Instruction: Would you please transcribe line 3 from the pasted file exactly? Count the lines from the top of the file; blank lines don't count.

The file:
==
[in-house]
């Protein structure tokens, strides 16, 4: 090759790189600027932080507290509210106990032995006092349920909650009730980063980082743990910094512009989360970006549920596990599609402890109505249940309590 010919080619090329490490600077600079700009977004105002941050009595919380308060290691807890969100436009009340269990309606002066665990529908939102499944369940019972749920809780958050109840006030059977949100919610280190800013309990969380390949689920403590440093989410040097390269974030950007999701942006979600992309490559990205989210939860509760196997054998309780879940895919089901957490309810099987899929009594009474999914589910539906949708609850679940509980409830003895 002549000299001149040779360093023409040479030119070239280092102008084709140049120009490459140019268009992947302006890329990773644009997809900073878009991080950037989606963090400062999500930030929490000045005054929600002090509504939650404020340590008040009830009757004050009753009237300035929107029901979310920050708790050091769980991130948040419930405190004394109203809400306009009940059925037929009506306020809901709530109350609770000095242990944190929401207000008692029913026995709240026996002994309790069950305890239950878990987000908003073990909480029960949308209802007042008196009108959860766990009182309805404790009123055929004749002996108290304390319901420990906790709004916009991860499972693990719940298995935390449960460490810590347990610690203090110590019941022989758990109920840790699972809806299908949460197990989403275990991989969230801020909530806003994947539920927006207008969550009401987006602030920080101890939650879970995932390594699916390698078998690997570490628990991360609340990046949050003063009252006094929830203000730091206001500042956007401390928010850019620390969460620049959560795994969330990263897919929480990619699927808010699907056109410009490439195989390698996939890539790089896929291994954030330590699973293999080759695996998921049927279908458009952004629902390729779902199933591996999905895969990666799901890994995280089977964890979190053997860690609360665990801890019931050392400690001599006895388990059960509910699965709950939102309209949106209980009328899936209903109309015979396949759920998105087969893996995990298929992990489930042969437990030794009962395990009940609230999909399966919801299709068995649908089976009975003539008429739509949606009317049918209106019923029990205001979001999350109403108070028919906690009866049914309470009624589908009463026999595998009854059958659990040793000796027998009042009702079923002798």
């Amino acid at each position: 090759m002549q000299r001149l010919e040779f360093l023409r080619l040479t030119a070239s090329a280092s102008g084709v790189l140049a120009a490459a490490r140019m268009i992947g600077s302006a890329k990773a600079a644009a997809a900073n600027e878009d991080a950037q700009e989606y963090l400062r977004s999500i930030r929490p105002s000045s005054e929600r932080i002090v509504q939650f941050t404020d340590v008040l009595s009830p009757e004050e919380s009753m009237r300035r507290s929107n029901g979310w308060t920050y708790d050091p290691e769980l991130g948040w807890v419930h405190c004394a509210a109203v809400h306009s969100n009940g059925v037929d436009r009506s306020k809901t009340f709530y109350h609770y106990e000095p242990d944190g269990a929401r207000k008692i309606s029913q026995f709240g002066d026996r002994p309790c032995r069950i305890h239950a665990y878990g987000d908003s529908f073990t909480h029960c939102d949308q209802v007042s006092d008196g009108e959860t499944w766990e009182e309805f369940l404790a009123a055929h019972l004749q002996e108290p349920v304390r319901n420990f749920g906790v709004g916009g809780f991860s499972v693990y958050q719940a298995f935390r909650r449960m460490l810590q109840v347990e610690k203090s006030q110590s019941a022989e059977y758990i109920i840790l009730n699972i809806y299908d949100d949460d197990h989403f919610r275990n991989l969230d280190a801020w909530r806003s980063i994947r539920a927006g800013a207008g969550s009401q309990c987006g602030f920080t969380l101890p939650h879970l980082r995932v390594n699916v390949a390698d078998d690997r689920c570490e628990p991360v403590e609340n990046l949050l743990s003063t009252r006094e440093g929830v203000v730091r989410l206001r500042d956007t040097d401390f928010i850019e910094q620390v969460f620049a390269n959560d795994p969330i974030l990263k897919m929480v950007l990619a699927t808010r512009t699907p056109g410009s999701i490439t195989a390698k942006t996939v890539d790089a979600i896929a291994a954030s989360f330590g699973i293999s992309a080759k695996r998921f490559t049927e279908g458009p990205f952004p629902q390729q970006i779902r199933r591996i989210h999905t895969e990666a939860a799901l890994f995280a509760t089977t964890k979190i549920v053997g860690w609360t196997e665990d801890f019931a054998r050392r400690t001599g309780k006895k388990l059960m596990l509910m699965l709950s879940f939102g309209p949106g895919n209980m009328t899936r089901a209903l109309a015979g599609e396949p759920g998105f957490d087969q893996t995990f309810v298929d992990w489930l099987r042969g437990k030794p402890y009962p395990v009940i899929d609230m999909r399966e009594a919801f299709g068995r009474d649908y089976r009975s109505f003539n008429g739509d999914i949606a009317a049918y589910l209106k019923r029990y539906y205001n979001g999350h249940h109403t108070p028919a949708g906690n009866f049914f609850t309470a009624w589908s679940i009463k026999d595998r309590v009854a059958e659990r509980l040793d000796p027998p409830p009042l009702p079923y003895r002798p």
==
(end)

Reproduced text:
């Amino acid at each position: 090759m002549q000299r001149l010919e040779f360093l023409r080619l040479t030119a070239s090329a280092s102008g084709v790189l140049a120009a490459a490490r140019m268009i992947g600077s302006a890329k990773a600079a644009a997809a900073n600027e878009d991080a950037q700009e989606y963090l400062r977004s999500i930030r929490p105002s000045s005054e929600r932080i002090v509504q939650f941050t404020d340590v008040l009595s009830p009757e004050e919380s009753m009237r300035r507290s929107n029901g979310w308060t920050y708790d050091p290691e769980l991130g948040w807890v419930h405190c004394a509210a109203v809400h306009s969100n009940g059925v037929d436009r009506s306020k809901t009340f709530y109350h609770y106990e000095p242990d944190g269990a929401r207000k008692i309606s029913q026995f709240g002066d026996r002994p309790c032995r069950i305890h239950a665990y878990g987000d908003s529908f073990t909480h029960c939102d949308q209802v007042s006092d008196g009108e959860t499944w766990e009182e309805f369940l404790a009123a055929h019972l004749q002996e108290p349920v304390r319901n420990f749920g906790v709004g916009g809780f991860s499972v693990y958050q719940a298995f935390r909650r449960m460490l810590q109840v347990e610690k203090s006030q110590s019941a022989e059977y758990i109920i840790l009730n699972i809806y299908d949100d949460d197990h989403f919610r275990n991989l969230d280190a801020w909530r806003s980063i994947r539920a927006g800013a207008g969550s009401q309990c987006g602030f920080t969380l101890p939650h879970l980082r995932v390594n699916v390949a390698d078998d690997r689920c570490e628990p991360v403590e609340n990046l949050l743990s003063t009252r006094e440093g929830v203000v730091r989410l206001r500042d956007t040097d401390f928010i850019e910094q620390v969460f620049a390269n959560d795994p969330i974030l990263k897919m929480v950007l990619a699927t808010r512009t699907p056109g410009s999701i490439t195989a390698k942006t996939v890539d790089a979600i896929a291994a954030s989360f330590g699973i293999s992309a080759k695996r998921f490559t049927e279908g458009p990205f952004p629902q390729q970006i779902r199933r591996i989210h999905t895969e990666a939860a799901l890994f995280a509760t089977t964890k979190i549920v053997g860690w609360t196997e665990d801890f019931a054998r050392r400690t001599g309780k006895k388990l059960m596990l509910m699965l709950s879940f939102g309209p949106g895919n209980m009328t899936r089901a209903l109309a015979g599609e396949p759920g998105f957490d087969q893996t995990f309810v298929d992990w489930l099987r042969g437990k030794p402890y009962p395990v009940i899929d609230m999909r399966e009594a919801f299709g068995r009474d649908y089976r009975s109505f003539n008429g739509d999914i949606a009317a049918y589910l209106k019923r029990y539906y205001n979001g999350h249940h109403t108070p028919a949708g906690n009866f049914f609850t309470a009624w589908s679940i009463k026999d595998r309590v009854a059958e659990r509980l040793d000796p027998p409830p009042l009702p079923y003895r002798p």